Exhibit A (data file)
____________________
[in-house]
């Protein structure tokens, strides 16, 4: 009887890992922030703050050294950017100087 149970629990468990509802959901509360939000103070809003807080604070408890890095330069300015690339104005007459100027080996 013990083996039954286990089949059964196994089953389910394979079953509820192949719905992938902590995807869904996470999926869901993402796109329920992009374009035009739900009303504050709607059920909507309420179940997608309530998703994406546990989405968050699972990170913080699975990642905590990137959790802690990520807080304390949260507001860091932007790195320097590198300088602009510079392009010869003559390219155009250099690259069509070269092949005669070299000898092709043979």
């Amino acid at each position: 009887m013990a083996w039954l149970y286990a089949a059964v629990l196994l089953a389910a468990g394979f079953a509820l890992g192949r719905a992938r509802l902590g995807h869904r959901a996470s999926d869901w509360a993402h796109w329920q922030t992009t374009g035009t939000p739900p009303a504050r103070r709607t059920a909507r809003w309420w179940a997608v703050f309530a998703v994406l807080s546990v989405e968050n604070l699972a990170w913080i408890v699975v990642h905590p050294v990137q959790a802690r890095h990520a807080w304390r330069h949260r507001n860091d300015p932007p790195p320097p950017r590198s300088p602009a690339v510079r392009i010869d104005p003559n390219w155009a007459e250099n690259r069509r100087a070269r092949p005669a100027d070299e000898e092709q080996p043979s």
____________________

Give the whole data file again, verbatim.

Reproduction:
[in-house]
């Protein structure tokens, strides 16, 4: 009887890992922030703050050294950017100087 149970629990468990509802959901509360939000103070809003807080604070408890890095330069300015690339104005007459100027080996 013990083996039954286990089949059964196994089953389910394979079953509820192949719905992938902590995807869904996470999926869901993402796109329920992009374009035009739900009303504050709607059920909507309420179940997608309530998703994406546990989405968050699972990170913080699975990642905590990137959790802690990520807080304390949260507001860091932007790195320097590198300088602009510079392009010869003559390219155009250099690259069509070269092949005669070299000898092709043979």
């Amino acid at each position: 009887m013990a083996w039954l149970y286990a089949a059964v629990l196994l089953a389910a468990g394979f079953a509820l890992g192949r719905a992938r509802l902590g995807h869904r959901a996470s999926d869901w509360a993402h796109w329920q922030t992009t374009g035009t939000p739900p009303a504050r103070r709607t059920a909507r809003w309420w179940a997608v703050f309530a998703v994406l807080s546990v989405e968050n604070l699972a990170w913080i408890v699975v990642h905590p050294v990137q959790a802690r890095h990520a807080w304390r330069h949260r507001n860091d300015p932007p790195p320097p950017r590198s300088p602009a690339v510079r392009i010869d104005p003559n390219w155009a007459e250099n690259r069509r100087a070269r092949p005669a100027d070299e000898e092709q080996p043979s």